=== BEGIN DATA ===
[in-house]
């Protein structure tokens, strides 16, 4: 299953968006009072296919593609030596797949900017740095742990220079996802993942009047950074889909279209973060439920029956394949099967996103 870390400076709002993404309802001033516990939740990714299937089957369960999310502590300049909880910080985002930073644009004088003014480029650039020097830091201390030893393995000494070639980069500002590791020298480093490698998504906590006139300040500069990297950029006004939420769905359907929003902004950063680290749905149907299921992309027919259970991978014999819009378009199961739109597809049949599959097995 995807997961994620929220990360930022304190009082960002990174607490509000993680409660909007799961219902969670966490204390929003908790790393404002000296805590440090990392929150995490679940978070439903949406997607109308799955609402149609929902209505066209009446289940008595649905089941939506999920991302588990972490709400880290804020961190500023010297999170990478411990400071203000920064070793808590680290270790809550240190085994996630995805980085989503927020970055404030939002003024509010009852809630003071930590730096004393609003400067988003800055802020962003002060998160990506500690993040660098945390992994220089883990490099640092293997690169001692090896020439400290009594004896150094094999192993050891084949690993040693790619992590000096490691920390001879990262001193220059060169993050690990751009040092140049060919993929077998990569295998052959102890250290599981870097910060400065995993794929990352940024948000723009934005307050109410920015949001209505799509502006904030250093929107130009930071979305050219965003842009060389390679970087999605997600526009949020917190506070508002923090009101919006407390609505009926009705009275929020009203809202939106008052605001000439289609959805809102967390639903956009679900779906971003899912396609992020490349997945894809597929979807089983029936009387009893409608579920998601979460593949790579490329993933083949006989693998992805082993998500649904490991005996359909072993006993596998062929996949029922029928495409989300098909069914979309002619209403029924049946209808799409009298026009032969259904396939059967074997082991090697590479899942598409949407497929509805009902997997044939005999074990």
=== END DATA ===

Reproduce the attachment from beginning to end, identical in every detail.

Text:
[in-house]
């Protein structure tokens, strides 16, 4: 299953968006009072296919593609030596797949900017740095742990220079996802993942009047950074889909279209973060439920029956394949099967996103 870390400076709002993404309802001033516990939740990714299937089957369960999310502590300049909880910080985002930073644009004088003014480029650039020097830091201390030893393995000494070639980069500002590791020298480093490698998504906590006139300040500069990297950029006004939420769905359907929003902004950063680290749905149907299921992309027919259970991978014999819009378009199961739109597809049949599959097995 995807997961994620929220990360930022304190009082960002990174607490509000993680409660909007799961219902969670966490204390929003908790790393404002000296805590440090990392929150995490679940978070439903949406997607109308799955609402149609929902209505066209009446289940008595649905089941939506999920991302588990972490709400880290804020961190500023010297999170990478411990400071203000920064070793808590680290270790809550240190085994996630995805980085989503927020970055404030939002003024509010009852809630003071930590730096004393609003400067988003800055802020962003002060998160990506500690993040660098945390992994220089883990490099640092293997690169001692090896020439400290009594004896150094094999192993050891084949690993040693790619992590000096490691920390001879990262001193220059060169993050690990751009040092140049060919993929077998990569295998052959102890250290599981870097910060400065995993794929990352940024948000723009934005307050109410920015949001209505799509502006904030250093929107130009930071979305050219965003842009060389390679970087999605997600526009949020917190506070508002923090009101919006407390609505009926009705009275929020009203809202939106008052605001000439289609959805809102967390639903956009679900779906971003899912396609992020490349997945894809597929979807089983029936009387009893409608579920998601979460593949790579490329993933083949006989693998992805082993998500649904490991005996359909072993006993596998062929996949029922029928495409989300098909069914979309002619209403029924049946209808799409009298026009032969259904396939059967074997082991090697590479899942598409949407497929509805009902997997044939005999074990």